Diving deep into AMD, Yale researchers pinpoint cell types drug developers should pay special attention to
The wild successes of drugs like Eylea and Lucentis sometimes overshadow the fact that there still isn’t a cure for age-related macular degeneration, the leading cause of blindness among the elderly, especially the earlier-stage disease known as dry AMD. While around three dozen genes tied to the disease have been identified — giving rise to experimental gene therapies — some scientists believe a closer look is needed to figure out where exactly these genetic alterations are taking place.
In a new paper published in Nature Communications, a group of Yale researchers reported that macroglia, microglia, vascular cells, and cone photoreceptors are the main cell types associated with the risk of AMD.
Through performing parallel single-cell RNA sequencing on 20,901 cells retrieved from postmortem human retinas, they were able to construct a single-cell transcriptomic atlas of the eye tissue.
How is this significant? From the paper:
It was previously thought that AMD was due to pathology of the photoreceptors and retinal pigment epithelium. While our results demonstrate that the genetic risk variants contributing to AMD affect cone photoreceptors, they are associated with additional cell types, highlighting the importance of glial and vascular cells in disease pathogenesis. […] our data predicts that these cell types preferentially contribute to the pathogenesis of AMD, and provide genetic context to target these cell types for the development of new disease therapies.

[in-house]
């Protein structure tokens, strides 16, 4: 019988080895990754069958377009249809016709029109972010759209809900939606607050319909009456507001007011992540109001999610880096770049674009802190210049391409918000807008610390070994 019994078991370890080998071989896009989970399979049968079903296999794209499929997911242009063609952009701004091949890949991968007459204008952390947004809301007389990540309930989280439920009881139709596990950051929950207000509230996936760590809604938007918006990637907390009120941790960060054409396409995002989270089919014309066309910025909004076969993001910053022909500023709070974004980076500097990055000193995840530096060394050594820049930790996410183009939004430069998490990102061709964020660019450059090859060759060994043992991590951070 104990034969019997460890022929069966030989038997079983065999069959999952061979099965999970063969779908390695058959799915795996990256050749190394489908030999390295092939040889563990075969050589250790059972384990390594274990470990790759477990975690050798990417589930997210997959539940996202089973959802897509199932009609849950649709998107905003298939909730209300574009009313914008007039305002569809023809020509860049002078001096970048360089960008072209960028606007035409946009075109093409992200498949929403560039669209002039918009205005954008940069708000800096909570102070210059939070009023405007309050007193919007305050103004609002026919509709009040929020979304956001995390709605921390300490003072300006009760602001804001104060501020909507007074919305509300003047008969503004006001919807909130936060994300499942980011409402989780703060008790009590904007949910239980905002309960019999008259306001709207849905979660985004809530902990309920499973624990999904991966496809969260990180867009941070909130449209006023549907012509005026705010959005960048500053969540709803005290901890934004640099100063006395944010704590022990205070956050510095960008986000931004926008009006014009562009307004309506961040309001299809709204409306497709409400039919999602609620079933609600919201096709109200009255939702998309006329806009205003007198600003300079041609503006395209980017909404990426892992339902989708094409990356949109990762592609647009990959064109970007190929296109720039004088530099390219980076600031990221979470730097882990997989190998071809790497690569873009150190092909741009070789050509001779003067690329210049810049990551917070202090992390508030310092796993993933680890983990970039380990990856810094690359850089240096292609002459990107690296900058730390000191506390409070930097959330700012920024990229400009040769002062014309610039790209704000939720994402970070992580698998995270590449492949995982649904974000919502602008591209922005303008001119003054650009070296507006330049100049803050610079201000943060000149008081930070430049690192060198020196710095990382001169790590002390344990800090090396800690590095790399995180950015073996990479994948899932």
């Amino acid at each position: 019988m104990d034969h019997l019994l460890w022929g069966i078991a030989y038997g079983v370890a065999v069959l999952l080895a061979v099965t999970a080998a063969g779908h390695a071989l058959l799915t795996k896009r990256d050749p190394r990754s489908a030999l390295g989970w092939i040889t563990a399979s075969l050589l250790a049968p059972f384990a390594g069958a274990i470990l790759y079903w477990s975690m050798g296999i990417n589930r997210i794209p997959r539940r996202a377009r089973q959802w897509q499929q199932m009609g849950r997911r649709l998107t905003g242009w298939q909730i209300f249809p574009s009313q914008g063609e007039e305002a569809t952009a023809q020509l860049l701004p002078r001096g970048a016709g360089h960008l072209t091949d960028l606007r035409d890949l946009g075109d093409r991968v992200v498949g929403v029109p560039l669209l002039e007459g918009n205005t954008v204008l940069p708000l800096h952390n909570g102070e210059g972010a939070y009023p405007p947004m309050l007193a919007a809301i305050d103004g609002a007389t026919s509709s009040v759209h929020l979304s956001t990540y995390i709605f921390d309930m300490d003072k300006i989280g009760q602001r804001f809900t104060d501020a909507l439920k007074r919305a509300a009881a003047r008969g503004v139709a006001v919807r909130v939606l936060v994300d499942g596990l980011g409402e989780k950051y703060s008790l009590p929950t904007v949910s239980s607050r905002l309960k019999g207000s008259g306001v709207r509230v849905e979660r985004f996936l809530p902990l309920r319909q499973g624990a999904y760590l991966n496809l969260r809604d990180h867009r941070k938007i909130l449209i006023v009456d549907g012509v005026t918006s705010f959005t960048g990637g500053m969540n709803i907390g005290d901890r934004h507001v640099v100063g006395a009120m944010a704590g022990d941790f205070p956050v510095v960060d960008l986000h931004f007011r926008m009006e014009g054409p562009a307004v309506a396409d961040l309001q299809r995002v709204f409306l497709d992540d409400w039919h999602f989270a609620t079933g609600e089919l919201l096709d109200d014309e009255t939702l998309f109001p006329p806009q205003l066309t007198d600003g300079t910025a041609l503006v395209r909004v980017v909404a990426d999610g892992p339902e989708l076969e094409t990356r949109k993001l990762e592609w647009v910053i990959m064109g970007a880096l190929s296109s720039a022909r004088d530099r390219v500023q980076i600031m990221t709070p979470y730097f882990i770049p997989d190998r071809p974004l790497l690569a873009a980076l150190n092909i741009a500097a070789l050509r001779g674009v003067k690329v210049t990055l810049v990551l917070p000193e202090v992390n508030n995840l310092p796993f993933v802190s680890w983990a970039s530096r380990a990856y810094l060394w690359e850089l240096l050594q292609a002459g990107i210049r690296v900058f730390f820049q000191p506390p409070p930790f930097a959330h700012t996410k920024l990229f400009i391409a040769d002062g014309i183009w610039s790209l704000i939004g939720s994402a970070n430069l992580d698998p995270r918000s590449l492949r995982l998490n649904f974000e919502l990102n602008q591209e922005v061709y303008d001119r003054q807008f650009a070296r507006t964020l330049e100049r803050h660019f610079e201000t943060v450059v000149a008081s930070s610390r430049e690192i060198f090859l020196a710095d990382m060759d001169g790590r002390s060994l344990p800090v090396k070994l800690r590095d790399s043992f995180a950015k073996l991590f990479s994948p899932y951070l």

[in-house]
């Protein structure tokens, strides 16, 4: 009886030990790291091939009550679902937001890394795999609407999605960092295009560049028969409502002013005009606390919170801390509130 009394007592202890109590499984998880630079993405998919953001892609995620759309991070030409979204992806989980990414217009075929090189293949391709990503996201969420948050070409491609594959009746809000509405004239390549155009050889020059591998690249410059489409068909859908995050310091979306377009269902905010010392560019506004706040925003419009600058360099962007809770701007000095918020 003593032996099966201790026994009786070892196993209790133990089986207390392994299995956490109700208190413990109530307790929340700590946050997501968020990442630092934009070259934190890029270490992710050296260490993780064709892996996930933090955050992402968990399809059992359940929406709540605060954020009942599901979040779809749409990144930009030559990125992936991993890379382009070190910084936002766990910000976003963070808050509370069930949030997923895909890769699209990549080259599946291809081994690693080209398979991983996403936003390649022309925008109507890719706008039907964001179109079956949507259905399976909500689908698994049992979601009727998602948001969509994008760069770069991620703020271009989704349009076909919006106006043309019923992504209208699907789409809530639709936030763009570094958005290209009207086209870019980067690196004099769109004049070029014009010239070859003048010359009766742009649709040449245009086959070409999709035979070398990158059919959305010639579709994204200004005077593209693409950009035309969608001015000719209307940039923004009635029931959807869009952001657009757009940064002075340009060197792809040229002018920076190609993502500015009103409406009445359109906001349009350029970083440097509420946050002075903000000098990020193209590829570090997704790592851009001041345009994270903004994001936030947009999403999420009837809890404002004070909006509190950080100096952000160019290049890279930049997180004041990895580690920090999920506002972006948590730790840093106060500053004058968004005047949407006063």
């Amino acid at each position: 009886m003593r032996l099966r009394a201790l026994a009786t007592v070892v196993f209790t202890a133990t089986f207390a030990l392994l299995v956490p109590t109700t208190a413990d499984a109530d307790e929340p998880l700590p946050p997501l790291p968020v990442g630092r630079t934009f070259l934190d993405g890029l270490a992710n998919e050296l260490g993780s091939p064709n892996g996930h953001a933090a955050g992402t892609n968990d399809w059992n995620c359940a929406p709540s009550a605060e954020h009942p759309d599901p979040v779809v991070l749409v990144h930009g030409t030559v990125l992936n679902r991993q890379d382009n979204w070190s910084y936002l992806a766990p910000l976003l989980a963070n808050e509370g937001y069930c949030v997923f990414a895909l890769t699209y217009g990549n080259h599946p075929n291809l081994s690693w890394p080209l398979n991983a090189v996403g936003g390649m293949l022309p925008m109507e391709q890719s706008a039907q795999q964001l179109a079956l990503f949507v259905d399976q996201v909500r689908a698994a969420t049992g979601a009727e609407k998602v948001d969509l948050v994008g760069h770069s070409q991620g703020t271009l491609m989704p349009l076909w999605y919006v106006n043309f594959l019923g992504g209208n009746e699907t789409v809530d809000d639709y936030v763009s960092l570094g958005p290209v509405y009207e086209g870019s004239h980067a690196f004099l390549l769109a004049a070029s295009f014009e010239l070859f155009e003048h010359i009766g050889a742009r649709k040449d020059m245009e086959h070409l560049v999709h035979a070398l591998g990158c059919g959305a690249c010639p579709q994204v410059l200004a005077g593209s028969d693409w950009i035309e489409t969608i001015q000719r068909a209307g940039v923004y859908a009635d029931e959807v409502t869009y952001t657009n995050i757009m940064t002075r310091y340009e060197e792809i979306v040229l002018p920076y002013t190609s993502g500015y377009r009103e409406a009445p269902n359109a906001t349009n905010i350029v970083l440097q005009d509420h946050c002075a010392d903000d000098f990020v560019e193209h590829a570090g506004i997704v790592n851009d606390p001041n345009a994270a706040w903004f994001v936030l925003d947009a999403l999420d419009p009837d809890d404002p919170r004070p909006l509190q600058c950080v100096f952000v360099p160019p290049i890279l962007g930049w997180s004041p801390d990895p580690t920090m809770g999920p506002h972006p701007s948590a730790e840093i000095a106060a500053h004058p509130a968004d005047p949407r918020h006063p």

By pinpointing cell types that are responsible for the deterioration, scientists can investigate new targets leading to potentially new types of therapy, added Brian Hafler, co-senior author and assistant professor of ophthalmology and visual science and of pathology at Yale.
Each subpopulation of cells they identified appeared to be marked by higher expression of subtype-specific markers, including FOS, FTL and COL4A3. Other genes such as GAPDH and UBC were ubiquitously expressed, they noted.